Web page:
As much as I enjoyed “BRIDGE OF SPIES”, the movie seemed to lack a sense of urgency that struck me as odd for this kind of movie. And I have to blame Spielberg. His direction seemed a bit . . . well, a bit too relaxed for a topic about the Cold War at its most dangerous. Many might point out that “BRIDGE OF SPIES” is basically a historic drama in which anyone familiar with the U-2 incident would know how it ends. Yet Both “MUNICH” and “LINCOLN”, along with Ron Howard’s “APOLLO 13” and Roger Donaldson’s 2000 film, “THIRTEEN DAYS”, seemed to possess that particular sharp urgency, despite being historic dramas. But for “BRIDGE OF SPIES”, Spielberg’s direction seemed just a tad too relaxed – with the exception of a few scenes. One last problem I had with “BRIDGE OF SPIES” was the ending. Remember . . . this is Steven Spielberg, a director notorious for dumping a surprising layer of saccharine on an otherwise complex tale. This saccharine was on full display in the movie’s finale sequence that featured Donovan’s return to the United States . . . especially the scene in which he is riding an El train to his home in the Bronx and his family’s discovery of his activities in Eastern Europe. It was enough saccharine to make me heave an exasperated sigh.
Speaking of Donovan’s El Train ride back to his neighborhood, there was one aspect of it that I found impressive. I must admit how cinematographer Janusz Kamiński, a longtime collaborator of Spielberg’s since the early 1990s, allowed the camera to slowly sweep over Donovan’s Bronx neighborhood from an elevated position. I found the view rather rich and detailed. In fact, Kamiński provided a similar sweeping bird eye’s view of the Berlin Wall and the two “enclaves” that bordered it. Another aspect of the movie’s production values that impressed me were Adam Stockhausen’s production designs. I thought he did an outstanding job in re-creating both New York City and Berlin of the late 1950s and early 1960s. And his work was ably assisted by Rena DeAngelo and Bernhard Henrich’s set decorations; along with the art direction team of Marco Bittner Rosser, Scott Dougan, Kim Jennings and Anja Müller.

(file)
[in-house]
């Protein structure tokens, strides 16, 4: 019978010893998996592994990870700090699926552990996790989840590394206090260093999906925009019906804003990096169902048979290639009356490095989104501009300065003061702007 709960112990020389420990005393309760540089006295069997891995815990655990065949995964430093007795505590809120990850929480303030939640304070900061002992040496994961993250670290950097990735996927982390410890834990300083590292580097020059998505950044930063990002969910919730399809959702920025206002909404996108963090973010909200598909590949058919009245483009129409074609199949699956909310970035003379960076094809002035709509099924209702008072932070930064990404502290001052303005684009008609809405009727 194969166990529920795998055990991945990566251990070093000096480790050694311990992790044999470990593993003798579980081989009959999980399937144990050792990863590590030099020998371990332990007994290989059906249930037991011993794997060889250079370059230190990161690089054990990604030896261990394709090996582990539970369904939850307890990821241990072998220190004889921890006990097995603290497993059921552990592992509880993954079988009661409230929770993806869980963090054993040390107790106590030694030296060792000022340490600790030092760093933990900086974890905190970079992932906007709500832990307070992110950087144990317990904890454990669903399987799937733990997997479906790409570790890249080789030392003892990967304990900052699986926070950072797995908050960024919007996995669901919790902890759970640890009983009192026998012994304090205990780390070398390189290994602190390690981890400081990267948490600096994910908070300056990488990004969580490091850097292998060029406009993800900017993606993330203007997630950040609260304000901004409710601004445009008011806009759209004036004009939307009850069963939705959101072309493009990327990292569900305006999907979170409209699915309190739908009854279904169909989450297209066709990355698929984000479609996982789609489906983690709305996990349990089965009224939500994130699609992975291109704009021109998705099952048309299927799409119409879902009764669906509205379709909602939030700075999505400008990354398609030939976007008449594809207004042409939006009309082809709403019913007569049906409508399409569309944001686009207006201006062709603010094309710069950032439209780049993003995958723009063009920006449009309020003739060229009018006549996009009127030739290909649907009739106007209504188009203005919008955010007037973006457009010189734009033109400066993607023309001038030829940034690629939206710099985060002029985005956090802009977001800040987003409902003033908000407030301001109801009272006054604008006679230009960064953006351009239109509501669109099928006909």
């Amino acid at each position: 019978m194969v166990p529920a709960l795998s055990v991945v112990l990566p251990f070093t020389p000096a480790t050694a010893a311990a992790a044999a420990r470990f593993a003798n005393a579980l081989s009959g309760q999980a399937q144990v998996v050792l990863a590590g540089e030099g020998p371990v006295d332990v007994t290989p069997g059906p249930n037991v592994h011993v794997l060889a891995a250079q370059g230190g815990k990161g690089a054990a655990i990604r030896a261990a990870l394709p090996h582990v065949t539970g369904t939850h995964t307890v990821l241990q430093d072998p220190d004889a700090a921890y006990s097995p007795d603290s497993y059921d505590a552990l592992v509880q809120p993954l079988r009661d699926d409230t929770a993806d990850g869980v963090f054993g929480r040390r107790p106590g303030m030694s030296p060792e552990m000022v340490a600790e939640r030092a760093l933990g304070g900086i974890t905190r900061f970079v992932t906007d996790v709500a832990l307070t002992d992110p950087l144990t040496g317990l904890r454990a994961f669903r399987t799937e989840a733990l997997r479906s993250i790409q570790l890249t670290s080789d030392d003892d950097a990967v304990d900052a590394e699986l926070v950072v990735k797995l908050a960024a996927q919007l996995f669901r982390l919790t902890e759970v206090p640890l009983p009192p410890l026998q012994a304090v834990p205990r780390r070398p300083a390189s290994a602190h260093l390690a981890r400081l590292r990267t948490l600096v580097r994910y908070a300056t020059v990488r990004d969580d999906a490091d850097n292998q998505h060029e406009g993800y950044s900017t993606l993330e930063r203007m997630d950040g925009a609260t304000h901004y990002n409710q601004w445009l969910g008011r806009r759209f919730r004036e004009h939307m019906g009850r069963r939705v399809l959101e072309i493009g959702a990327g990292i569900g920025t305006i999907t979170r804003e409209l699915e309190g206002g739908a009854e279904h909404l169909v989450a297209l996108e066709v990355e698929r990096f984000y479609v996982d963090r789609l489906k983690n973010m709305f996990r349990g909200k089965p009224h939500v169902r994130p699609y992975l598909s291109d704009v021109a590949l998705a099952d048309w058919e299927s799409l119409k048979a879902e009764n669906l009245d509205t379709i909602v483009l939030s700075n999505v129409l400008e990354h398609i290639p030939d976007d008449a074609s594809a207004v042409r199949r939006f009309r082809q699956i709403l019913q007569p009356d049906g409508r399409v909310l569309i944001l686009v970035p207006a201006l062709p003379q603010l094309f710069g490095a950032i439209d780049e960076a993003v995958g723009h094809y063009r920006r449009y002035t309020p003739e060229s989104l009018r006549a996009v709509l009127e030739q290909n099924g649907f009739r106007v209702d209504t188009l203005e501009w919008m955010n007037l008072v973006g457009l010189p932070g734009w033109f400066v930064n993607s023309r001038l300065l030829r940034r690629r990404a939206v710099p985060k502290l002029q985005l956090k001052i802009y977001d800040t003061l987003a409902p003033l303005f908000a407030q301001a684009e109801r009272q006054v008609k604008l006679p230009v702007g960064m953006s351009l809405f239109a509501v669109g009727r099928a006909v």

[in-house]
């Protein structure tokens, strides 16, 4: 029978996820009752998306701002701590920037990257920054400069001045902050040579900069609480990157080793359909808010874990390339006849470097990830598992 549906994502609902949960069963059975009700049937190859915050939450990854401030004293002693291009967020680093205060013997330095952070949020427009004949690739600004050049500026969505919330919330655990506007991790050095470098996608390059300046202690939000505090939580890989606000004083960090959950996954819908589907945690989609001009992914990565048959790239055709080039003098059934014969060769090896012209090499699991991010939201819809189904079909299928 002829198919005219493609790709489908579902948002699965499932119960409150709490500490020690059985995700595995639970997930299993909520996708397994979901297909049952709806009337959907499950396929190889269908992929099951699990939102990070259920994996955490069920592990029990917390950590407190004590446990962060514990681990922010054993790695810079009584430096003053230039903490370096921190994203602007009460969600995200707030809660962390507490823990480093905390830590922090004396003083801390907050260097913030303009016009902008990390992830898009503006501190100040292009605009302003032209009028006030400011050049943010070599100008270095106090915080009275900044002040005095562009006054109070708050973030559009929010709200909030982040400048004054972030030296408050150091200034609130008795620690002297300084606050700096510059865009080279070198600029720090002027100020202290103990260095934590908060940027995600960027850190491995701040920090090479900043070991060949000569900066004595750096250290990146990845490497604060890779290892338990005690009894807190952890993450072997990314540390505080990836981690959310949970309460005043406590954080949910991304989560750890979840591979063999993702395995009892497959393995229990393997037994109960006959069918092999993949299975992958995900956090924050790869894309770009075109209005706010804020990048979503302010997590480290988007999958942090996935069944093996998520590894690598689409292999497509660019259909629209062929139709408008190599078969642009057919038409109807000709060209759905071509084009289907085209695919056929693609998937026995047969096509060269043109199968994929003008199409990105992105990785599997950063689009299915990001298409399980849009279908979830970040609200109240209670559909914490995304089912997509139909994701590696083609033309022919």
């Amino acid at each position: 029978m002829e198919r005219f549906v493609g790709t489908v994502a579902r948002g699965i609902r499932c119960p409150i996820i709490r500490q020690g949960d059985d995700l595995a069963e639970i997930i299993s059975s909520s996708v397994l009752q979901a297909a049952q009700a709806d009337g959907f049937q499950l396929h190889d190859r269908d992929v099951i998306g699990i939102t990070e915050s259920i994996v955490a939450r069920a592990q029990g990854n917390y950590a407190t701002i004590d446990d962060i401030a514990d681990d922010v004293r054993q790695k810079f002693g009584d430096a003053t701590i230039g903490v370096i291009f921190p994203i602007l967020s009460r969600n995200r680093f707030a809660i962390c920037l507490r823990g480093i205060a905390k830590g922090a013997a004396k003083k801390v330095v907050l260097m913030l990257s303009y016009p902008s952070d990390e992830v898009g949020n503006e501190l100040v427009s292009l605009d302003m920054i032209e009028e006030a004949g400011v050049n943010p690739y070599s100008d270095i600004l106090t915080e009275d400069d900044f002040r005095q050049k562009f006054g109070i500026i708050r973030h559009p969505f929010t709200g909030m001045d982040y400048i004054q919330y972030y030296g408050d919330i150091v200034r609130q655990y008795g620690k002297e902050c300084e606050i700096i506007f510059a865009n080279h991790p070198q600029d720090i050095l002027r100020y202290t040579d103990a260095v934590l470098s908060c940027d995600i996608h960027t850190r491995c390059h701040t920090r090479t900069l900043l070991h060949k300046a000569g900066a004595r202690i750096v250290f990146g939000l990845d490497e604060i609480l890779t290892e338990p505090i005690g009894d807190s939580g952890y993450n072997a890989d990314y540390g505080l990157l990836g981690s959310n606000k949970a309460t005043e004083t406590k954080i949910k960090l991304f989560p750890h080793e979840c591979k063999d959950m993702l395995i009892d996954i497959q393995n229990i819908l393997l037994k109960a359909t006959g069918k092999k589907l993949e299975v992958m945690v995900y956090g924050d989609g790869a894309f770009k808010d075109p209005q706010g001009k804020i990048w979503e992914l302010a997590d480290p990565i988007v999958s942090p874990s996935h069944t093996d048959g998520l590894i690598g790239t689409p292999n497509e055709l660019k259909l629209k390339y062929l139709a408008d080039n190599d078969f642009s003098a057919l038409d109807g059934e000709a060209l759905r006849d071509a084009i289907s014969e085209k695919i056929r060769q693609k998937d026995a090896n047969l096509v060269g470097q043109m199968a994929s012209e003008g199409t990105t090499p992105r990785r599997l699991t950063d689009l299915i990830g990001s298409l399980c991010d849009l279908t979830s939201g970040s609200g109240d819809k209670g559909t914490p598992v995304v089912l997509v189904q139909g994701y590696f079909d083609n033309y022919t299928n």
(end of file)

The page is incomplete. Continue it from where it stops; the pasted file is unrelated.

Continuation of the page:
The performances featured in “BRIDGE OF SPIES” struck me as pretty solid. I thought Amy Ryan, Alan Alda, Jesse Plemmons, Michael Gaston, Will Rogers and Austin Stowell did great work. But for my money, the best performances came from lead Tom Hanks, Mark Rylance, Dakin Matthews and Sebastian Koch. Dakin Matthews has always been a favorite character actor of mine. I have always found his performances rather colorful. However, I would have to say that his portrayal of Federal Judge Byers, who seemed exasperated by Donovan’s attempt to give Abel a fair trial, struck me as a lot more subtle and effective than many of his past roles. Sebastian Koch gave a very interesting performance as East German attorney Wolfgang Vogel, who seemed intensely determined that his country play a major role in the spy swap and not be cast aside. Superficially, Tom Hanks’ role as James Donovan seemed like the typical “boy scout” role he had especially became known for back in the 1990s. And in some ways, it is. But I really enjoyed how the actor conveyed Donovan’s increasing disbelief over his country’s questionable handling of Abel’s trial and his sense that he is a fish-out-of-water in a divided Berlin. However, I feel that the best performance came from Mark Rylance, who gave a deliciously subtle, yet entertaining portrayal of Soviet spy Rudolf Abel. What I liked about Rylance’s performance is that he did not portray Abel as some kind of stock KGB agent, but a subtle and intelligent man, who seemed clearly aware of the more unpleasant side of both American and Soviet justice.
I might as well be frank. I do not think I would ever regard “BRIDGE OF SPIES” as one of Steven Spielberg’s best movies. I thought the movie lacked a sense of urgency and sharpness that nearly robbed the film of any suspension . . . despite it being a historical drama. But, I still believe it was a first-rate film. I also thought that Spielberg and the movie’s screenwriters did a great job in conveying as many details as possible regarding the U-2 incident and what led to it. The movie also featured a first-rate cast led by the always incomparable Tom Hanks. Overall, “BRIDGE OF SPIES” proved that Spielberg has yet to lose his touch.